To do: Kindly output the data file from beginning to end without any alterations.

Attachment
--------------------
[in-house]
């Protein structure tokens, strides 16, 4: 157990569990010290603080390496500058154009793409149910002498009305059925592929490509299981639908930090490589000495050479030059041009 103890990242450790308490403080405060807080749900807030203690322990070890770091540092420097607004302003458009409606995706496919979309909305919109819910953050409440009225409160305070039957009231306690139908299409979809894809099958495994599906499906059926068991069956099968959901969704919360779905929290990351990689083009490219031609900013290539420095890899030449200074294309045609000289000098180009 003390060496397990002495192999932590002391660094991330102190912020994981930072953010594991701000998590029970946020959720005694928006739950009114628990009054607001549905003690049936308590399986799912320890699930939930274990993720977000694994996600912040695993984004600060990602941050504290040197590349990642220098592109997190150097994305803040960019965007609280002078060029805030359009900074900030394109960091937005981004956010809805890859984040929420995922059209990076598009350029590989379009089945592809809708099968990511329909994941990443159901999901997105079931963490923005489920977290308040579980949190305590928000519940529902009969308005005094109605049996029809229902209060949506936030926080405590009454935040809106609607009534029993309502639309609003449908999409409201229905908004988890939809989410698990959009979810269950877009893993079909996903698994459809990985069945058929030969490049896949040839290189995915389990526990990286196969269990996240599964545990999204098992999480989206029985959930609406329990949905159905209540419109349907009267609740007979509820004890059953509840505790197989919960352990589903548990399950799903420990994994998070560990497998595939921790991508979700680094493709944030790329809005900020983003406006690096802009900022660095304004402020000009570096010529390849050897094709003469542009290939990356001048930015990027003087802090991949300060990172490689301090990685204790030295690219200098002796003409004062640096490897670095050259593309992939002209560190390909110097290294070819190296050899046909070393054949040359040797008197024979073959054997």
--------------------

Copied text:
[in-house]
């Protein structure tokens, strides 16, 4: 157990569990010290603080390496500058154009793409149910002498009305059925592929490509299981639908930090490589000495050479030059041009 103890990242450790308490403080405060807080749900807030203690322990070890770091540092420097607004302003458009409606995706496919979309909305919109819910953050409440009225409160305070039957009231306690139908299409979809894809099958495994599906499906059926068991069956099968959901969704919360779905929290990351990689083009490219031609900013290539420095890899030449200074294309045609000289000098180009 003390060496397990002495192999932590002391660094991330102190912020994981930072953010594991701000998590029970946020959720005694928006739950009114628990009054607001549905003690049936308590399986799912320890699930939930274990993720977000694994996600912040695993984004600060990602941050504290040197590349990642220098592109997190150097994305803040960019965007609280002078060029805030359009900074900030394109960091937005981004956010809805890859984040929420995922059209990076598009350029590989379009089945592809809708099968990511329909994941990443159901999901997105079931963490923005489920977290308040579980949190305590928000519940529902009969308005005094109605049996029809229902209060949506936030926080405590009454935040809106609607009534029993309502639309609003449908999409409201229905908004988890939809989410698990959009979810269950877009893993079909996903698994459809990985069945058929030969490049896949040839290189995915389990526990990286196969269990996240599964545990999204098992999480989206029985959930609406329990949905159905209540419109349907009267609740007979509820004890059953509840505790197989919960352990589903548990399950799903420990994994998070560990497998595939921790991508979700680094493709944030790329809005900020983003406006690096802009900022660095304004402020000009570096010529390849050897094709003469542009290939990356001048930015990027003087802090991949300060990172490689301090990685204790030295690219200098002796003409004062640096490897670095050259593309992939002209560190390909110097290294070819190296050899046909070393054949040359040797008197024979073959054997």